Trump resists national shutdown, leaves it up to states
WASHINGTON — President Donald Trump is resisting calls to issue a national stay-at-home order to stem the spread of the new coronavirus despite his administration’s projections that tens of thousands of Americans are likely to be killed by the disease. One by one, though, states are increasingly pushing shutdown orders of their own.
Trump said Wednesday he wants to give governors’ “flexibility” on whether a stay-at-home policy is the best option for their constituents but acknowledged that he’s looking at limiting air and rail travel between hot spots within the United States. The Republican president remains hesitant to press a unified policy even after the White House released “sobering” new projections on Tuesday that 100,000 to 240,000 Americans will likely succumb to the coronavirus even if current social distancing guidelines are maintained.
Surgeon General Jerome Adams said Wednesday the nation’s federalist system leaves much of the authority on how to properly respond to catastrophes to state governors and local officials.
“We trust the governors and the mayors to understand their people and understand whether or not they feel like they can trust the people in their states to make the right decisions,” Adams said on ABC’s “Good Morning America.”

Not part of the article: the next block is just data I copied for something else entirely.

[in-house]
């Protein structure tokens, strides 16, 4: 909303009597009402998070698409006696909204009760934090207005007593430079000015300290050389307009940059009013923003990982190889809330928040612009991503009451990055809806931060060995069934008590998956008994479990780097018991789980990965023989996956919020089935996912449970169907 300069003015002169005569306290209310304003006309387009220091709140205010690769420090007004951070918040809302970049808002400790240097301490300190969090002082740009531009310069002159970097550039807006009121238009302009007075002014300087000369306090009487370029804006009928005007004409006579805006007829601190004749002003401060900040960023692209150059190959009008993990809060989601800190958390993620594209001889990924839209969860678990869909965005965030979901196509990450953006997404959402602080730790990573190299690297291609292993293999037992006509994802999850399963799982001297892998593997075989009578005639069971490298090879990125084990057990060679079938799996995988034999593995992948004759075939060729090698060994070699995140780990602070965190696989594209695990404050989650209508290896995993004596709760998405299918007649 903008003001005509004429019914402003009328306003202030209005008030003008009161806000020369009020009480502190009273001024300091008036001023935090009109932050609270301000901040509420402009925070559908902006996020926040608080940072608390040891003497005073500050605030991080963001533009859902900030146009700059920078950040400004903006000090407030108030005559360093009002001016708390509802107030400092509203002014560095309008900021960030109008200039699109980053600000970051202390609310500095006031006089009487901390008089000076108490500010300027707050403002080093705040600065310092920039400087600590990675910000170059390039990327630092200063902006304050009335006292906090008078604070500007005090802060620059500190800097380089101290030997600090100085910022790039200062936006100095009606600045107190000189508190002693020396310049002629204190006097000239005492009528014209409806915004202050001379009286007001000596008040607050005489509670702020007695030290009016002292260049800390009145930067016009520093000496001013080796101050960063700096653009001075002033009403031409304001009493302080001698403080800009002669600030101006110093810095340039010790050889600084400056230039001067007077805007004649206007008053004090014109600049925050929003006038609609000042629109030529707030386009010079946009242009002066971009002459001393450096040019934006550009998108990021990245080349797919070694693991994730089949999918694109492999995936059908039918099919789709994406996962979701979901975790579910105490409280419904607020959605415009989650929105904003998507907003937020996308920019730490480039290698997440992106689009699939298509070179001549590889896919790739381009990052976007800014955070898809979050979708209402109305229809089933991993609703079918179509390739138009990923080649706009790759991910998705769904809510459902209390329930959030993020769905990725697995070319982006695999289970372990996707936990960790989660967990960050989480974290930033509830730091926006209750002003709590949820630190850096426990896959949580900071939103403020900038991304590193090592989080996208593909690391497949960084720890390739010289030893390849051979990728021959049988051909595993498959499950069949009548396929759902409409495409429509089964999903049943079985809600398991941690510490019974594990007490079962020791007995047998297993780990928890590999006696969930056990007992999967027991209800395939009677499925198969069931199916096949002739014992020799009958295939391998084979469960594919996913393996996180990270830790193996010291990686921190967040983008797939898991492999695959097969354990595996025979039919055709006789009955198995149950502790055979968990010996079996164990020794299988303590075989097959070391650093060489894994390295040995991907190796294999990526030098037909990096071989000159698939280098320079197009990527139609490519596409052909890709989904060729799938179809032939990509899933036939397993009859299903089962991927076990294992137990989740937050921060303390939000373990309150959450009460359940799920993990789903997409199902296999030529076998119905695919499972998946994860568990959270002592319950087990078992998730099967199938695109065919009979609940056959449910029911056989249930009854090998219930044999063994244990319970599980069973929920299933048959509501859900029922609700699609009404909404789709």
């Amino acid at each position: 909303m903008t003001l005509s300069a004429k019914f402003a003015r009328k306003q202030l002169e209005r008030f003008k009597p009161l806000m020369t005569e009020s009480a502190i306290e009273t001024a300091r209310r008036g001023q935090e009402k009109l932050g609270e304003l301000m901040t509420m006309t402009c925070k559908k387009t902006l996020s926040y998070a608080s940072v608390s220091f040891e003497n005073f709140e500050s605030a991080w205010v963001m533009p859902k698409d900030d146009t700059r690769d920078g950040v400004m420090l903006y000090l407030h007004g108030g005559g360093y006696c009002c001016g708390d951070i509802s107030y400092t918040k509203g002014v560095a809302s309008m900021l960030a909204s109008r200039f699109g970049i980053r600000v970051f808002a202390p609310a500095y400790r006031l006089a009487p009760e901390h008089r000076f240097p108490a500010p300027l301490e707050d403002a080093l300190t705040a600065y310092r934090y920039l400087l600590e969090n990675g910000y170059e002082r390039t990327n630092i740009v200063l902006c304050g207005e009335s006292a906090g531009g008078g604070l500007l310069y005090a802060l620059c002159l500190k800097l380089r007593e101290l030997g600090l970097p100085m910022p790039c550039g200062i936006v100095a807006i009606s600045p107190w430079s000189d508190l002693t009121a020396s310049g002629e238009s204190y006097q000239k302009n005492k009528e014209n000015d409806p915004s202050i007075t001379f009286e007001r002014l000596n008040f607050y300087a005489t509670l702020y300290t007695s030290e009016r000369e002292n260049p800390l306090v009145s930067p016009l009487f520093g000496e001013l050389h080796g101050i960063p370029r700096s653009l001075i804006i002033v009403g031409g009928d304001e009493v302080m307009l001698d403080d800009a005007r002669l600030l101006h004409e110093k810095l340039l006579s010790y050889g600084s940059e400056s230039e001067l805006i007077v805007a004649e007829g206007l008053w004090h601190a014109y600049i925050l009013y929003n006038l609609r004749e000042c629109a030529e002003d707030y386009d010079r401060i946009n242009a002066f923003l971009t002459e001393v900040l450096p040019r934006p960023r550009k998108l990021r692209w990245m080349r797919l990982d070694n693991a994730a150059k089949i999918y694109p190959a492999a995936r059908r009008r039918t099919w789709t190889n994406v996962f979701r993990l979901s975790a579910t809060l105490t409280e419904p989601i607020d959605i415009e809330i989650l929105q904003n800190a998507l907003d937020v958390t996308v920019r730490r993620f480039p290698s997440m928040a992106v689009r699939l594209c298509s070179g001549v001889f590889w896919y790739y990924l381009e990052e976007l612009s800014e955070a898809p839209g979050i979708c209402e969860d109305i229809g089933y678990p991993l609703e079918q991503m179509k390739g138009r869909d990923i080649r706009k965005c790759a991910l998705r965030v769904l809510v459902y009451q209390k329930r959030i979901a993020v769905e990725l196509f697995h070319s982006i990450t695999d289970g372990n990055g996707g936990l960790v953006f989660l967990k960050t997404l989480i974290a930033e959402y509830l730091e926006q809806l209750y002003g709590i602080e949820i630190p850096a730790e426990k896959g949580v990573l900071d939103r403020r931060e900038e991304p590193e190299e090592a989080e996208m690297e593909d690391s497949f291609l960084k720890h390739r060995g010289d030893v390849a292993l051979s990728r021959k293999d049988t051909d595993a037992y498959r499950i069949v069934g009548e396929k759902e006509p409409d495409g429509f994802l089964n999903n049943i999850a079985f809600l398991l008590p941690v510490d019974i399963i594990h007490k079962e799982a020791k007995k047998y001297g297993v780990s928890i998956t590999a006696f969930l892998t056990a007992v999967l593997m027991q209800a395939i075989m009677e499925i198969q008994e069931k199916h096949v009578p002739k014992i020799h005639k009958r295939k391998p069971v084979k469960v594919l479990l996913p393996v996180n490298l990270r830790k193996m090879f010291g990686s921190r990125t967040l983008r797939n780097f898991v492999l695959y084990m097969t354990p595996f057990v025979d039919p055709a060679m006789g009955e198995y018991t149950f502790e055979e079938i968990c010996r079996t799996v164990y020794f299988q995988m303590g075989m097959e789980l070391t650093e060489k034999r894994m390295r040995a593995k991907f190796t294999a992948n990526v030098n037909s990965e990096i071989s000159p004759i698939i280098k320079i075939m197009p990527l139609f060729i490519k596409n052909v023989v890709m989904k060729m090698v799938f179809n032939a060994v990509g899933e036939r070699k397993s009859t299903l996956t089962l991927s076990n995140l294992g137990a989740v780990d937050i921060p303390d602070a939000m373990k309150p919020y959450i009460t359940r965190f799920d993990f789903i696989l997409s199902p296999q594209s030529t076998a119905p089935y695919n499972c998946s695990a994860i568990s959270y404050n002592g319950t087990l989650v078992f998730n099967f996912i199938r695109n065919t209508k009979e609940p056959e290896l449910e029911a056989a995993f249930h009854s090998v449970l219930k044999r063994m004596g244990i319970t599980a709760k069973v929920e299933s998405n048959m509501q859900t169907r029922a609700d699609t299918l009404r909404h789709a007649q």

On Wednesday alone, five more states — Florida, Georgia, Mississippi, Nevada and Pennsylvania — added or expanded their stay-at-home orders.
But the invocation of federalism in the midst of a crisis that threatens a nationwide body count on par with some of the deadliest American wars suggests that Trump and his advisers are cognizant of the political ramifications of their response. Republican governors in states like Florida, Texas and Nebraska have questioned the necessity of applying strong social distancing rules to rural or exurban areas that haven’t reported much evidence of the virus.
The lack of a unified, 50-state response also collides with evidence emerging that coronavirus infections are being spread by people who have no clear symptoms, complicating efforts to gain control of the pandemic.